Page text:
Of course, interpersonal problems – such as feeling like a burden and feeling alone — go hand in hand with depression, which I’ve had since childhood. Often interpersonal problems are the stressor that makes someone with a vulnerability to depression begin to have far worse symptoms than before. Depression also has a way of exacerbating interpersonal problems and separating us from others. Some people become frustrated with our depressive behavior and reject us, and because we fear this happening, many of us pre-emptively back away from people who might have been accepting if we had let them.  

I’ve had several severe depressive episodes, but the only time I ever tried to kill myself was in college, because it was then that I felt most alone. Everyone I knew was facing their own changes, going in different directions.  I felt that no one could stand to be around me, and I couldn’t stand to be with myself either. I felt sure that I was a burden and that my death wouldn’t matter much to anyone.  But I survived and afterwards just went on as if nothing happened.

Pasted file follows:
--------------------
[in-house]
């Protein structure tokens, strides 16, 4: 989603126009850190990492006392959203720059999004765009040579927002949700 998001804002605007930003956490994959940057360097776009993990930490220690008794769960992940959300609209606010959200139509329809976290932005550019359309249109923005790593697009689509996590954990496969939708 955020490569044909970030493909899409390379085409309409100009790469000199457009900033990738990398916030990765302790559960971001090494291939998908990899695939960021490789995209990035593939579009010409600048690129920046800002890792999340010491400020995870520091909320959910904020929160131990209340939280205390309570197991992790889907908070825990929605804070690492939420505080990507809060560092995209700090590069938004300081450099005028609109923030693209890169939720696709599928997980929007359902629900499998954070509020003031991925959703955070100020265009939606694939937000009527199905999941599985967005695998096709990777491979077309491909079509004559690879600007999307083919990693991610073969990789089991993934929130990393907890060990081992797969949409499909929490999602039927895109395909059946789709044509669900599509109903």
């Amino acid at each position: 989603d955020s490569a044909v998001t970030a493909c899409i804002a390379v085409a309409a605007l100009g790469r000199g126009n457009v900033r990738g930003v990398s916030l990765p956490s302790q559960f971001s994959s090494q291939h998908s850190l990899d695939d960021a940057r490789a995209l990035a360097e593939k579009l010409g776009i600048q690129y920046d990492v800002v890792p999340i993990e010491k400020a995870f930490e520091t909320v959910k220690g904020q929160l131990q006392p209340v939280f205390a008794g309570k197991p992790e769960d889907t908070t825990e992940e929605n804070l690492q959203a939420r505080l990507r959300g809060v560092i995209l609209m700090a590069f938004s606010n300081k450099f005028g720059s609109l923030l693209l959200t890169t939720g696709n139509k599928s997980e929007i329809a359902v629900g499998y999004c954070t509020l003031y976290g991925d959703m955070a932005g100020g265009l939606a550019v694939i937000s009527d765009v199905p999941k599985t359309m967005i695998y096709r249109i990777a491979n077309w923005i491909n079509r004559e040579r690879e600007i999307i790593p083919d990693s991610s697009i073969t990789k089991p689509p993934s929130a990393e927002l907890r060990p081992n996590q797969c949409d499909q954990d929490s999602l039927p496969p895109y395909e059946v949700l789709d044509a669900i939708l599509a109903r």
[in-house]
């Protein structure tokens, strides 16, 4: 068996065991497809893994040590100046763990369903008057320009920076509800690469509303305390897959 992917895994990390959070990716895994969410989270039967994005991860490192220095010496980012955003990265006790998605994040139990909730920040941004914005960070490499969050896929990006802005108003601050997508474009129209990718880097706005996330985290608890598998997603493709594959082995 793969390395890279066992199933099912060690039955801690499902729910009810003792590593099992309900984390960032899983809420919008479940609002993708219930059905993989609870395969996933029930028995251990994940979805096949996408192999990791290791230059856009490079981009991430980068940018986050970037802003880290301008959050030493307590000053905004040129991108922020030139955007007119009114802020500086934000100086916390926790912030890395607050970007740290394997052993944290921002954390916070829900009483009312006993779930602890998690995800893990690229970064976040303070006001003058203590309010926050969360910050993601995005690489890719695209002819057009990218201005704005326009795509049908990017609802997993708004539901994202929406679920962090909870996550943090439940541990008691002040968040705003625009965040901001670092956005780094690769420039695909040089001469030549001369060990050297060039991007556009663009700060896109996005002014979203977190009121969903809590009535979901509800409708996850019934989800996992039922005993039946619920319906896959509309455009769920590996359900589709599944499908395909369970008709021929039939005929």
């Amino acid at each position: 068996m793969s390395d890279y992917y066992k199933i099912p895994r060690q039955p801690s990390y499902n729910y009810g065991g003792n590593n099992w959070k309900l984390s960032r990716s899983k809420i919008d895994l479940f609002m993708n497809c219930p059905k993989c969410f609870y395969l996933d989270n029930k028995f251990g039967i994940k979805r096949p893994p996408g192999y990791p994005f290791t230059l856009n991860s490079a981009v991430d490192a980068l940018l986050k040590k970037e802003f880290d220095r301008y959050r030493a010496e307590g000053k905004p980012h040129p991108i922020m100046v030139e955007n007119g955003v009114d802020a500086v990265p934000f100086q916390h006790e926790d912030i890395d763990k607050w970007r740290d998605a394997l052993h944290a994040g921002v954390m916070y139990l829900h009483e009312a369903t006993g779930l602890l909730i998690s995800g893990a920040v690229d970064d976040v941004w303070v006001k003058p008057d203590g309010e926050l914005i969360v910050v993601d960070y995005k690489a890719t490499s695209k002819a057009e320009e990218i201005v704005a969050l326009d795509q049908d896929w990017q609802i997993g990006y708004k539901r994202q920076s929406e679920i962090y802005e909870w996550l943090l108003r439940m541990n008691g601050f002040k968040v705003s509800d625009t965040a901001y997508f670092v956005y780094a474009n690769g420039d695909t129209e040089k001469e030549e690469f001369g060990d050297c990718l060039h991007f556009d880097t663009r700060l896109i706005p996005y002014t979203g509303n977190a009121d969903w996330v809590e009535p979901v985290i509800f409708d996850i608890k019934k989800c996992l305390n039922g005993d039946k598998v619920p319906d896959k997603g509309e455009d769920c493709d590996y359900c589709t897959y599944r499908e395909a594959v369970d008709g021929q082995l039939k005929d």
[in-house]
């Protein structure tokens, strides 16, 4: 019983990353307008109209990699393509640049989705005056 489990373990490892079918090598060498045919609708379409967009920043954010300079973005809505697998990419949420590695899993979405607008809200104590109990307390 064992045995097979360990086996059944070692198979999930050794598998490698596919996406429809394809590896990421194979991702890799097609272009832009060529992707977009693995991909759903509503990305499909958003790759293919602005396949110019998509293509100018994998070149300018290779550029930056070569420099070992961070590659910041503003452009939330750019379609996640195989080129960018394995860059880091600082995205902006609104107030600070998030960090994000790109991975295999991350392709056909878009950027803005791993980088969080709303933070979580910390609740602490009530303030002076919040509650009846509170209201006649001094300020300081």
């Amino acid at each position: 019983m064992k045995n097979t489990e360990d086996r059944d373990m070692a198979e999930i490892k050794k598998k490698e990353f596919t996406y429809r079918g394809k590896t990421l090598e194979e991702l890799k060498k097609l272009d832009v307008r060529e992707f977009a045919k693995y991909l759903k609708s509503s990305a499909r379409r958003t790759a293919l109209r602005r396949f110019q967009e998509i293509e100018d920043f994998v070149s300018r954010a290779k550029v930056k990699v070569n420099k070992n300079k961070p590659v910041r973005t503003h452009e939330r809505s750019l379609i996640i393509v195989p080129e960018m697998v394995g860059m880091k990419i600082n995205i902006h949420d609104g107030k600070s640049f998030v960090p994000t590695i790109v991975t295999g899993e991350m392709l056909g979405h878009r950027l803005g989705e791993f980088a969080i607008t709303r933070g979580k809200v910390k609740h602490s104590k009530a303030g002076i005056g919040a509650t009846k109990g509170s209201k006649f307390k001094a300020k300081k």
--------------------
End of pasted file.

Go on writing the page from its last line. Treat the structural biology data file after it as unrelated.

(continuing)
Though I continued to have very strong suicidal wishes, I never made another suicide attempt because I started to worry that killing myself might make me MORE of a burden, rather than less. First I thought that I couldn’t kill myself because I didn’t want other people to have to clean up the messy state in which I keep my personal belongings. Then I told myself that I couldn’t do it because my cats needed me. Finally, I started believing that it would cause other people emotional pain if I killed myself, and I resolved never to do it, no matter how much I didn’t want to live. 

While my depression and isolation were still quite severe, I remained very tempted to kill myself and was afraid that I may not be able to resist. So during my third year of college I admitted myself to the hospital and then went to live in a residential treatment center. From there, I resumed college classes and applied to graduate school in psychology.

Today I am a college professor. I work hard to manage my mental illness, with ongoing treatment and making healthy lifestyle choices (including carefully choosing caring people for companionship). Without depression clouding my vision, my long-held assumption that I am a burden no longer seems indisputable, because I think I do make a difference for my students and other people close to me. I’m not just waiting to die, but trying to make the rest of my life one worth living.